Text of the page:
unforgiveness, deep grief, bitterness, fear, anger, hate – strong negative emotions steal emotional energy from the rest of your life. These emotions don’t even have to be directed toward your spouse to have them affect your sex drive.

other outlets – Investing large amounts of time into work or being emotionally involved with other people (real or not) can tie up the desire and energy that you need for your spouse. This may sound fairly simplistic, but it represents a host of problems – workaholism, a too busy lifestyle, preferring friends (male or female) over your spouse, an over active fantasy life, adultery, romance novels, pornography, masturbation and other sexual addictions – anything that ties up your time and emotions to the degree that it drains dry what you need to emotionally and physically desire your spouse.

When lack of sexual desire is grounded in a personal or emotional issue, it is helpful to talk it out. Pray and seek out encouraging folk (your spouse, a friend or counselor) who will help you face and deal with the problem in an atmosphere of safety and understanding.

As the problems are faced and dealt with, the natural sex drive will begin to assert itself (or your natural drive can be more correctly directed toward your spouse). You may need to concentrate on your sexuality for awhile until it feels more natural for you.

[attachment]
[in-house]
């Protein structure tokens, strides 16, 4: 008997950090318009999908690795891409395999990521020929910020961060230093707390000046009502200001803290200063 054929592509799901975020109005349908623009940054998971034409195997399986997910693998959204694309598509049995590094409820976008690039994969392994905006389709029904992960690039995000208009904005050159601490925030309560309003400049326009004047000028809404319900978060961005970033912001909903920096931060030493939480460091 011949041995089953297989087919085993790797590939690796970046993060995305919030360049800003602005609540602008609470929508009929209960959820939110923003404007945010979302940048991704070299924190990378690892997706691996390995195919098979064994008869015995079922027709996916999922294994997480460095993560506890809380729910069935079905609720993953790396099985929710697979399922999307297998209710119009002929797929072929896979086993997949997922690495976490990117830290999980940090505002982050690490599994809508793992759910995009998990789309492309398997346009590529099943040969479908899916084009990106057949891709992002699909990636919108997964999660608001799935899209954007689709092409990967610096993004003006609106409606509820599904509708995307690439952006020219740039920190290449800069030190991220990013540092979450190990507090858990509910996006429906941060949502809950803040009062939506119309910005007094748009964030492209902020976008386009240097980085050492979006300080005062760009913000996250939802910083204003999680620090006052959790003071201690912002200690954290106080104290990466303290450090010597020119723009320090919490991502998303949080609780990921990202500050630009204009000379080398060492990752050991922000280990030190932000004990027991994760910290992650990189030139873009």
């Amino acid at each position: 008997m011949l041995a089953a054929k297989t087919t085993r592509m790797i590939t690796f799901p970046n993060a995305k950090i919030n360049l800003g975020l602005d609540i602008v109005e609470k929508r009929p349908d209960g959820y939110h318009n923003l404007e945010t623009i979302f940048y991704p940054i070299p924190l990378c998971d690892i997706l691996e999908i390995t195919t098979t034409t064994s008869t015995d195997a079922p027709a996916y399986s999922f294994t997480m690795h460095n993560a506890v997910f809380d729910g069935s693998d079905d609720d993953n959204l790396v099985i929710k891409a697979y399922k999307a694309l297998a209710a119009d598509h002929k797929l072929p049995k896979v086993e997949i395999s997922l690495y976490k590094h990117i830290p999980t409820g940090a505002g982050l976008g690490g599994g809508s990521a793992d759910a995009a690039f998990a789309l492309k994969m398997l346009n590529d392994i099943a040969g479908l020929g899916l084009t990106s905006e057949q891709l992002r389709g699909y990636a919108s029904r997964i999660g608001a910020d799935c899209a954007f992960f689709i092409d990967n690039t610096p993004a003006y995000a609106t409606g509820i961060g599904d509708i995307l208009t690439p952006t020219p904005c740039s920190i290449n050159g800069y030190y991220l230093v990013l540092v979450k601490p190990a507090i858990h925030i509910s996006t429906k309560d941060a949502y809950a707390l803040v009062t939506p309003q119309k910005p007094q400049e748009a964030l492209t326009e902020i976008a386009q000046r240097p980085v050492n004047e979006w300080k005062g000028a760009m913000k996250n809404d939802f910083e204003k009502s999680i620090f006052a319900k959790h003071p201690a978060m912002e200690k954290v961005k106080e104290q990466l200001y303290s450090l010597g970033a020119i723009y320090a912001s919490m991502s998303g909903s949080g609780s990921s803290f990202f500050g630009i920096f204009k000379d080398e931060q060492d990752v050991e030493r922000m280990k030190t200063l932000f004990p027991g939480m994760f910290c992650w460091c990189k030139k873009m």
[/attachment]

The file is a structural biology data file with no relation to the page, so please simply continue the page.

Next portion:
RELATIONAL ISSUES

lack of nonsexual intimacy – it’s difficult to desire someone that is a stranger to you. Over the long haul of marriage, your sex drive needs something relational to work with (my husband always says that the time you spend in nonsexual interaction becomes the building blocks for sexual intimacy).

lack of sexual intimacy, sexual dysfunctions, frustration, disappointment – repeatedly being rebuffed sexually can emotionally, and eventually physically, stall your sex drive. The same can happen for repeated lack of orgasm, impotence, premature ejaculation,retarded ejaculation, or other disappointments in the bedroom.

poor sexual technique, lack of knowledge about sexuality – a lack of understanding can cause things to go poorly in the bedroom. This can open the door to repeated disappointment and frustration which can in turn cause a lack of interest. A lack of understanding of gender and personality differences can cause a good deal of friction in and out of the bedroom.